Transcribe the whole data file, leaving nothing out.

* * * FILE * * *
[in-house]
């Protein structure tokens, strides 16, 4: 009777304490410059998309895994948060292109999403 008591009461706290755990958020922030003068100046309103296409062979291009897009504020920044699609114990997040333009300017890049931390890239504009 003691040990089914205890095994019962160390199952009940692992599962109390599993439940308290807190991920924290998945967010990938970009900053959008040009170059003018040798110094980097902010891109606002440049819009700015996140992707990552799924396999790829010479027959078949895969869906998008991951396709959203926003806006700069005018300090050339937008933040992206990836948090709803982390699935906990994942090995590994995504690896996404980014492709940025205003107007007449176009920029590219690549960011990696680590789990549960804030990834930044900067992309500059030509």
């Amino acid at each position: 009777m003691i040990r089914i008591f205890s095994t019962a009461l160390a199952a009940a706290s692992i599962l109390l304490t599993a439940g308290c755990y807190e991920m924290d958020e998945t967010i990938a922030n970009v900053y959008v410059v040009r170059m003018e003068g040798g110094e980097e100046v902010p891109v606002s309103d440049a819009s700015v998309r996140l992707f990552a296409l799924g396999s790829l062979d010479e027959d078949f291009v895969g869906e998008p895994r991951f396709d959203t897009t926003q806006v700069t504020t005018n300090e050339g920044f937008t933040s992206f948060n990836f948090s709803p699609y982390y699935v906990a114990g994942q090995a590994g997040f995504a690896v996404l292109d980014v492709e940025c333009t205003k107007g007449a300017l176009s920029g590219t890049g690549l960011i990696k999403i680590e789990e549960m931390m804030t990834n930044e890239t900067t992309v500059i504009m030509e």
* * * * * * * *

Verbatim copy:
[in-house]
């Protein structure tokens, strides 16, 4: 009777304490410059998309895994948060292109999403 008591009461706290755990958020922030003068100046309103296409062979291009897009504020920044699609114990997040333009300017890049931390890239504009 003691040990089914205890095994019962160390199952009940692992599962109390599993439940308290807190991920924290998945967010990938970009900053959008040009170059003018040798110094980097902010891109606002440049819009700015996140992707990552799924396999790829010479027959078949895969869906998008991951396709959203926003806006700069005018300090050339937008933040992206990836948090709803982390699935906990994942090995590994995504690896996404980014492709940025205003107007007449176009920029590219690549960011990696680590789990549960804030990834930044900067992309500059030509």
């Amino acid at each position: 009777m003691i040990r089914i008591f205890s095994t019962a009461l160390a199952a009940a706290s692992i599962l109390l304490t599993a439940g308290c755990y807190e991920m924290d958020e998945t967010i990938a922030n970009v900053y959008v410059v040009r170059m003018e003068g040798g110094e980097e100046v902010p891109v606002s309103d440049a819009s700015v998309r996140l992707f990552a296409l799924g396999s790829l062979d010479e027959d078949f291009v895969g869906e998008p895994r991951f396709d959203t897009t926003q806006v700069t504020t005018n300090e050339g920044f937008t933040s992206f948060n990836f948090s709803p699609y982390y699935v906990a114990g994942q090995a590994g997040f995504a690896v996404l292109d980014v492709e940025c333009t205003k107007g007449a300017l176009s920029g590219t890049g690549l960011i990696k999403i680590e789990e549960m931390m804030t990834n930044e890239t900067t992309v500059i504009m030509e």